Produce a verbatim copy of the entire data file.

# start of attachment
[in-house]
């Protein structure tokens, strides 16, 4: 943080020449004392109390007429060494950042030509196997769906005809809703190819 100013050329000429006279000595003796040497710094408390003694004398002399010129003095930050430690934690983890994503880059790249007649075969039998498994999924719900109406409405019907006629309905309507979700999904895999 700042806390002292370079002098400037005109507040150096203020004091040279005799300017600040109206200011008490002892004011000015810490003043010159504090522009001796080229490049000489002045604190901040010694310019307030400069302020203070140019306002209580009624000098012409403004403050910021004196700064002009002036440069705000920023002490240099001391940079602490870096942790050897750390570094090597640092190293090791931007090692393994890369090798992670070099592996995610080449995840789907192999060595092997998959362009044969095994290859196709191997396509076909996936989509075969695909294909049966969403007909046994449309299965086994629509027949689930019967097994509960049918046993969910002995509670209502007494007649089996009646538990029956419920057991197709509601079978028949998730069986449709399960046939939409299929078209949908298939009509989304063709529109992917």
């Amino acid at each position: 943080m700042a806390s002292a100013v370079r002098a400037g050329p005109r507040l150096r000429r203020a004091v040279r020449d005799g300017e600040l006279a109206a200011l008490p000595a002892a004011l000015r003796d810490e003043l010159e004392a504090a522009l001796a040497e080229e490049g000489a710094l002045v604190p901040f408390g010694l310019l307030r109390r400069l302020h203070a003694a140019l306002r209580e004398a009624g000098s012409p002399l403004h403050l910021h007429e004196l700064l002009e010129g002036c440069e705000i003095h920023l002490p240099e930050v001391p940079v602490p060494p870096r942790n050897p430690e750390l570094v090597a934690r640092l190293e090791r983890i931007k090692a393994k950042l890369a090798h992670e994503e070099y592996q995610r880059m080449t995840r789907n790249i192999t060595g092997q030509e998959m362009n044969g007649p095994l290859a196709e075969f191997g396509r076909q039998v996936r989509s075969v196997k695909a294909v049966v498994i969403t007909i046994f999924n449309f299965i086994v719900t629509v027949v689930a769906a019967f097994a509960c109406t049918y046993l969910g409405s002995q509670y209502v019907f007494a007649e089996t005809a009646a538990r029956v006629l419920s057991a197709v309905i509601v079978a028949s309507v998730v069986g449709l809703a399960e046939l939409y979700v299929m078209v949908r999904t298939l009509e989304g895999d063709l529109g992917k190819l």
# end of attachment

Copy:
[in-house]
């Protein structure tokens, strides 16, 4: 943080020449004392109390007429060494950042030509196997769906005809809703190819 100013050329000429006279000595003796040497710094408390003694004398002399010129003095930050430690934690983890994503880059790249007649075969039998498994999924719900109406409405019907006629309905309507979700999904895999 700042806390002292370079002098400037005109507040150096203020004091040279005799300017600040109206200011008490002892004011000015810490003043010159504090522009001796080229490049000489002045604190901040010694310019307030400069302020203070140019306002209580009624000098012409403004403050910021004196700064002009002036440069705000920023002490240099001391940079602490870096942790050897750390570094090597640092190293090791931007090692393994890369090798992670070099592996995610080449995840789907192999060595092997998959362009044969095994290859196709191997396509076909996936989509075969695909294909049966969403007909046994449309299965086994629509027949689930019967097994509960049918046993969910002995509670209502007494007649089996009646538990029956419920057991197709509601079978028949998730069986449709399960046939939409299929078209949908298939009509989304063709529109992917």
């Amino acid at each position: 943080m700042a806390s002292a100013v370079r002098a400037g050329p005109r507040l150096r000429r203020a004091v040279r020449d005799g300017e600040l006279a109206a200011l008490p000595a002892a004011l000015r003796d810490e003043l010159e004392a504090a522009l001796a040497e080229e490049g000489a710094l002045v604190p901040f408390g010694l310019l307030r109390r400069l302020h203070a003694a140019l306002r209580e004398a009624g000098s012409p002399l403004h403050l910021h007429e004196l700064l002009e010129g002036c440069e705000i003095h920023l002490p240099e930050v001391p940079v602490p060494p870096r942790n050897p430690e750390l570094v090597a934690r640092l190293e090791r983890i931007k090692a393994k950042l890369a090798h992670e994503e070099y592996q995610r880059m080449t995840r789907n790249i192999t060595g092997q030509e998959m362009n044969g007649p095994l290859a196709e075969f191997g396509r076909q039998v996936r989509s075969v196997k695909a294909v049966v498994i969403t007909i046994f999924n449309f299965i086994v719900t629509v027949v689930a769906a019967f097994a509960c109406t049918y046993l969910g409405s002995q509670y209502v019907f007494a007649e089996t005809a009646a538990r029956v006629l419920s057991a197709v309905i509601v079978a028949s309507v998730v069986g449709l809703a399960e046939l939409y979700v299929m078209v949908r999904t298939l009509e989304g895999d063709l529109g992917k190819l």